Why he makes sacrifices and oblation to cease is easily seen from the seventh chapter. Every detail fits in the most exact way possible. The little horn speaks great words against the Most High, and wears out the saints of the Most High. It is as sacrifice to God that he stops the Jewish service. And in perfect agreement we read here: "And on account of the wing of abominations there shall be a desolator." This is quite literal, as our common version is not. The R. V. differs from it by translating "upon the wing," which is the more usual rendering of the pronoun, my own being simply the equivalent of "for" in that with which we are familiar, "For the protection of idols" is, I do not doubt, the sense sufficiently. A desolator comes in consequence of idolatry introduced, and this lasts until the decreed time expires - until the full end of the seventy weeks.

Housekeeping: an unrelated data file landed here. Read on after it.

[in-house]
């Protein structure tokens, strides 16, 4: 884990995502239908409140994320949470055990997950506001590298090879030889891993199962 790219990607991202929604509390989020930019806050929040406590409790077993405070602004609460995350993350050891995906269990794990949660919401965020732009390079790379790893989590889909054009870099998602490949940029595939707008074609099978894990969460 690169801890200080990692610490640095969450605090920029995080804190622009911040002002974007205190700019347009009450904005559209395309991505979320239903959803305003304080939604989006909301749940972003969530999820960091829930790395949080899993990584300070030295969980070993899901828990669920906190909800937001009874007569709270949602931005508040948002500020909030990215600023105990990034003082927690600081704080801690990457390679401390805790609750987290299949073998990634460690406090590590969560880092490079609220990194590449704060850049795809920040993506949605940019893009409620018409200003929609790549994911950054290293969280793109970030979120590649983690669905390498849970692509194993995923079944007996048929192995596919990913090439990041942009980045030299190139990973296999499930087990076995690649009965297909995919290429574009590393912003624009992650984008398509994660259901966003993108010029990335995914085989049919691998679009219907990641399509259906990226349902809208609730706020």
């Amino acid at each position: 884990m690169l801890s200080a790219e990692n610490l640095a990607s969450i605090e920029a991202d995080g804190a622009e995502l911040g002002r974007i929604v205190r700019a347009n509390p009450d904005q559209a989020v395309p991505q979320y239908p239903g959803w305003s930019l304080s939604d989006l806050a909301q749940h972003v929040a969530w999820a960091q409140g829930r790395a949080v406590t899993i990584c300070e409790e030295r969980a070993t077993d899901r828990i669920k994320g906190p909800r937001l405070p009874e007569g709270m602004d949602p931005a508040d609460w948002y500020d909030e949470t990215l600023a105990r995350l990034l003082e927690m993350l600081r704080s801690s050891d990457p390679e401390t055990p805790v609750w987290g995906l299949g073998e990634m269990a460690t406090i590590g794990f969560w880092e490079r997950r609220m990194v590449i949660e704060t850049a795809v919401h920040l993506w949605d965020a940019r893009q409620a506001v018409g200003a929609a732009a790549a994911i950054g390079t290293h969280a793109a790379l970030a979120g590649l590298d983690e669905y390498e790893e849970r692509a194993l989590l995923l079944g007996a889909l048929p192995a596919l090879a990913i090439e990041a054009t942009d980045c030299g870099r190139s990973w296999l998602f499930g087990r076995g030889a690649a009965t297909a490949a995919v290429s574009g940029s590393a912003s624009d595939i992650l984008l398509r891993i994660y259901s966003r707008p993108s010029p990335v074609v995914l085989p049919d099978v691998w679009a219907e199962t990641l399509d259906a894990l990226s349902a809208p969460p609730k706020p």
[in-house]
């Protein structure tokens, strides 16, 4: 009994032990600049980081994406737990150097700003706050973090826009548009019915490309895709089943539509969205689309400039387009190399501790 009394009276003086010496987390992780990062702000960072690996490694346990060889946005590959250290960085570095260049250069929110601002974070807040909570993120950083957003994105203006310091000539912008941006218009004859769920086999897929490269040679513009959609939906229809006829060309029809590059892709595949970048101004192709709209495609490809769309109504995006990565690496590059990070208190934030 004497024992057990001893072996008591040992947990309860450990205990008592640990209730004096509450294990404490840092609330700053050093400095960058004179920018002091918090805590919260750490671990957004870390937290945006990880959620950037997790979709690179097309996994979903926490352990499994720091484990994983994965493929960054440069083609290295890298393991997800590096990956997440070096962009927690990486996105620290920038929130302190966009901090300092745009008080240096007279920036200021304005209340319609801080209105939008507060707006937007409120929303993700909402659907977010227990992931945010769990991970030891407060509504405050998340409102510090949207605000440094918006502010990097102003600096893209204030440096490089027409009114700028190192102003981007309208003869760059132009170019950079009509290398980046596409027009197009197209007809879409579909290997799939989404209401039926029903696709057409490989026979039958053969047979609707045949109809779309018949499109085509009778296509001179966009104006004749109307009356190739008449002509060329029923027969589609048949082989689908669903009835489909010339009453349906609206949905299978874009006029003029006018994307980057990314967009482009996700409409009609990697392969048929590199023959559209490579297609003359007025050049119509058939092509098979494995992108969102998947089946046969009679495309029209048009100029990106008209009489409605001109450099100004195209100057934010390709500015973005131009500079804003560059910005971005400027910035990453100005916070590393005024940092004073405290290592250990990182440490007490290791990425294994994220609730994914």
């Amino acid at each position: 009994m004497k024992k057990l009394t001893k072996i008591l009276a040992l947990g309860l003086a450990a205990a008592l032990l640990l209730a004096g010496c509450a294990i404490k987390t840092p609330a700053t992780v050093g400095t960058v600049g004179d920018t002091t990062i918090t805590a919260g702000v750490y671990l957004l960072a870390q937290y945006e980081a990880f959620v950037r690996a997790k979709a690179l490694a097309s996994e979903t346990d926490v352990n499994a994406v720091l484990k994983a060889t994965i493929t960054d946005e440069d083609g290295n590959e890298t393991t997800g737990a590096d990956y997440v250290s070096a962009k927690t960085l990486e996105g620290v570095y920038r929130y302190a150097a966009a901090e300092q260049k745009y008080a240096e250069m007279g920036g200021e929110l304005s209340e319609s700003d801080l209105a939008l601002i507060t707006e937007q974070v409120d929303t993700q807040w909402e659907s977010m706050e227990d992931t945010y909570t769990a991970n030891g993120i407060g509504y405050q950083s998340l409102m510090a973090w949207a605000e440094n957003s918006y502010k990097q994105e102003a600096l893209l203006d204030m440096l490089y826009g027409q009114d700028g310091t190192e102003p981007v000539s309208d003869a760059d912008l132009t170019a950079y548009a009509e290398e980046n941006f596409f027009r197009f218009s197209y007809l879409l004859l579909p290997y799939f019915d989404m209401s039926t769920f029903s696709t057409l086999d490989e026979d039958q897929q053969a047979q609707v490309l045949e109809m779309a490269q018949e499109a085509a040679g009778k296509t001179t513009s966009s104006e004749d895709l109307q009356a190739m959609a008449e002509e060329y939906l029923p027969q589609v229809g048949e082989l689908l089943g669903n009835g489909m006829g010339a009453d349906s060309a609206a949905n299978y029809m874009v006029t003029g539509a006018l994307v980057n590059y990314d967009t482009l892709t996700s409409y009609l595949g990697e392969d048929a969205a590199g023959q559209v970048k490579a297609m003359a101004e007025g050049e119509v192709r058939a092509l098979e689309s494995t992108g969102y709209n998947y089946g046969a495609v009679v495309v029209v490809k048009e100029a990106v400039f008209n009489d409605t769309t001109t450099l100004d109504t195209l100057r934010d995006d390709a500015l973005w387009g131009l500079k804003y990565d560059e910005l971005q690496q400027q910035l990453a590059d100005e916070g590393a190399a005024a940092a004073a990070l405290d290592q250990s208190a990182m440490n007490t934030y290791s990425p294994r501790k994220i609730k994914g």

Notice another point where the seventh chapter not only confirms but explains the ninth. We have seen that the latter declares that at the end of the determined time the blessing comes for Israel. But the details of the seventy weeks show nothing but disaster and evil, right down to their expiration. How the blessing comes it does not show; but this the seventh chapter already supplies. The horn prevails against the saints for the three and a half times or years of either prophecy; but this is "till the Ancient of Days" comes (v. 22), which in a moment changes all. Let the reader only turn to Zech. xiv., and see how, in the very midst of Israel’s distress, the Lord appears: "For I will gather all nations against Jerusalem to battle; and the city shall be taken, and the houses rifled, and the women ravished; and half of the city shall go forth into captivity, and the residue of the people shall not be cut off from the city." And why? "Then shall the Lord go forth and fight against those nations as when He fought in the day of battle. And His feet shall stand in that day upon the Mount of Olives and the Lord my God shall come, and all the saints with Thee."